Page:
Chronic kidney disease (CKD) generally progresses to end-stage renal disease that requires dialysis or a kidney transplant. Higher levels of a key protein that causes kidney cells to self-destruct may put patients at greater risk of contracting severe kidney disease, revealed a new study.
Corresponding author John Cijiang He, professor at the Icahn School of Medicine at Mount Sinai in the US, said, "We believe we have found a target for the development of drugs to prevent chronic kidney disease from becoming severe. Right now, therapeutic options for chronic kidney disease are limited, and only offer partial protection against disease protection."
For the study, the research team found that when the gene RTN1 is over-expressed, or activated more than normal, it causes an excess of a protein called reticulon to be built. This in turn changes the protein-building machinery in kidney cells, that signals the cells to self-destruct. The researchers examined which genes were expressed more and less in study mice as kidney damage grew more severe.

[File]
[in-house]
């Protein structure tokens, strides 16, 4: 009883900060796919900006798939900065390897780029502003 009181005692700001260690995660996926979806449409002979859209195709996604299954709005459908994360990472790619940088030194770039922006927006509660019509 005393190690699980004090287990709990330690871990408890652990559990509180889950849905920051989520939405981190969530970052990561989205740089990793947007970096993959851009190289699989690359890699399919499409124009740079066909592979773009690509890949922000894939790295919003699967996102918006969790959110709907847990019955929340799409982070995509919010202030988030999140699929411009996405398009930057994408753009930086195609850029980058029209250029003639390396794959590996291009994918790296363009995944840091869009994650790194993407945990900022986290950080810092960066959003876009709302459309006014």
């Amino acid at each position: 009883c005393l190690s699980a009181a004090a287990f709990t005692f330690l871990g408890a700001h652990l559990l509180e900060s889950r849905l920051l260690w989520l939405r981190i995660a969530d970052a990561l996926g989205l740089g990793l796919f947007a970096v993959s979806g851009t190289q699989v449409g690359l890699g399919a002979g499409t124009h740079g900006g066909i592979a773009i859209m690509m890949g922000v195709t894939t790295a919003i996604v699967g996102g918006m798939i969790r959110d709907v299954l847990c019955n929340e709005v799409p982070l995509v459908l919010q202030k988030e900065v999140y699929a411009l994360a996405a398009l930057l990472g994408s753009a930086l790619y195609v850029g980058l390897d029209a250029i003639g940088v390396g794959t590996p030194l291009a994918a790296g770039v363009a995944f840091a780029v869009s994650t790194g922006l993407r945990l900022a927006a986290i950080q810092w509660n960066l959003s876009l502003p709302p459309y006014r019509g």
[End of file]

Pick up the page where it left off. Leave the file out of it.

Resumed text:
Genes whose level of expression correlated with the severity of renal damage were catalogued, including RTN1. To ensure that the results of the study were relevant to human kidney disease, researchers then confirmed that similar genetic differences are seen in human kidney disease. Earlier, RTN1 had never been examined in the context of kidney disease.
The findings appeared in Nature Communications.